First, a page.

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Published 1967 | public
Journal Article

The composition of the terrestrial planets


The mean atomic weight is a useful parameter with which to discuss the composition of the terrestrial planets. Using the density-pressure relationships of the earth and assigning a mean atomic weight to the mantle and core with the help of shock wave data, it is possible to construct a mass-mean density curve for planets of a given mean atomic weight. The Mariner IV occultation experiment and recent telescopic measurements have provided new data for the radius of Mars which are in substantial agreement and yield a density for Mars between 3.96 and 4.10 g/cm^3. Planetary radar data have been processed to yield improved estimates of the radii and masses of Venus and Mercury. The corresponding densities are ϱ (Venus) = 5.27 and ϱ (Mercury) = 5.50 g/cm^3. These new determinations of density are used to estimate the mean atomic weight of the terrestrial planets. The results are Mars, 25.3 ± 0.4; Venus. 26.4; Mercury, 36; and the moon 22.0. The mean atomic weight of the earth is 27.0. These results can be compared with the following representative values for meteorites and terrestrial rocks: igneous rocks, 21–22; carbonaceous chondrites, 23.4–24.0; ordinary chondrites 24.4; "high iron" chondrites, 25.1; enstatite chondrites, 25.6; and iron meteorites, 55.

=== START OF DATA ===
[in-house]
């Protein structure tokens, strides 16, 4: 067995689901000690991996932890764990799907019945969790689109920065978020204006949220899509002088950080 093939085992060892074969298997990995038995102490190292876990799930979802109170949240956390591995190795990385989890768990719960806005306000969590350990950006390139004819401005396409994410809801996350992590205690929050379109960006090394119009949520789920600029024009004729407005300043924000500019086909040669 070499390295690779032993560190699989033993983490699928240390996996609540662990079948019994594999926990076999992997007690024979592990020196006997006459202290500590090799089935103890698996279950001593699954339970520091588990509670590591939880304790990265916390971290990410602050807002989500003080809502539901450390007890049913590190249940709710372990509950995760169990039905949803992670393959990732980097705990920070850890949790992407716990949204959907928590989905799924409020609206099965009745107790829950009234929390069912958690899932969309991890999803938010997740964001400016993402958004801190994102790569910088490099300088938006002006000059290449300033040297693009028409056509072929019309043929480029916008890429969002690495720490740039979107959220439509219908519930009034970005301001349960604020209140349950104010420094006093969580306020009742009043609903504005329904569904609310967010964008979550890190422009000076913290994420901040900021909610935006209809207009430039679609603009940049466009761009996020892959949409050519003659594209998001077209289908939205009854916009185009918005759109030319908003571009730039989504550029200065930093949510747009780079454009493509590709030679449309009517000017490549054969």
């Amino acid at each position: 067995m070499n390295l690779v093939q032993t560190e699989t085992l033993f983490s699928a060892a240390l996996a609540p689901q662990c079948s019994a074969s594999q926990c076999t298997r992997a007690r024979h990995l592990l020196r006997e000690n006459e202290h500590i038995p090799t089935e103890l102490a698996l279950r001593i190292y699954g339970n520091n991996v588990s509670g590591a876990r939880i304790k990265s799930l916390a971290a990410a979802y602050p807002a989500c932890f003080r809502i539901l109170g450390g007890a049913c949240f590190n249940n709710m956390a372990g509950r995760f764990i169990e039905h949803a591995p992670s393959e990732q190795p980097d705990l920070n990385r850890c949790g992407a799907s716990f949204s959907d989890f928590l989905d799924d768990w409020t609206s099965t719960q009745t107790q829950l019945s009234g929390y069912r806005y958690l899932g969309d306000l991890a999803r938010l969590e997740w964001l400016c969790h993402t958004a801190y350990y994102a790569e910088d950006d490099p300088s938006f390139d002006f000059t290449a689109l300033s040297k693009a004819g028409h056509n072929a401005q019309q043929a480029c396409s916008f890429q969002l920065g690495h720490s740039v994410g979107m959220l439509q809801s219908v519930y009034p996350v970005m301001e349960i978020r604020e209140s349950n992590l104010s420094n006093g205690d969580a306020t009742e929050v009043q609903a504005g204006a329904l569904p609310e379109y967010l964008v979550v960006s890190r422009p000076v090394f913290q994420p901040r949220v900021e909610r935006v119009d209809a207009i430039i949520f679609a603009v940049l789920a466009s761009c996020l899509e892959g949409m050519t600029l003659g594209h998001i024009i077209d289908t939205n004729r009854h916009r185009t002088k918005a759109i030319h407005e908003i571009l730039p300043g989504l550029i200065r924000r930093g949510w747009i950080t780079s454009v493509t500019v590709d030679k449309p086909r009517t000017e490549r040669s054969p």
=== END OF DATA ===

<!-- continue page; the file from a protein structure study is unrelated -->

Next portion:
Additional Information

© 1967 North-Holland Publishing Company, Amsterdam. Received 30 June 1967. This work was supported by the National Aeronautics and Space Administration, Contract No. NSR-24-005-047 and the Sloan Foundation. This study represents Contribution No. 1429, Division of Geological Sciences, California Institute of Technology, Pasadena, California.

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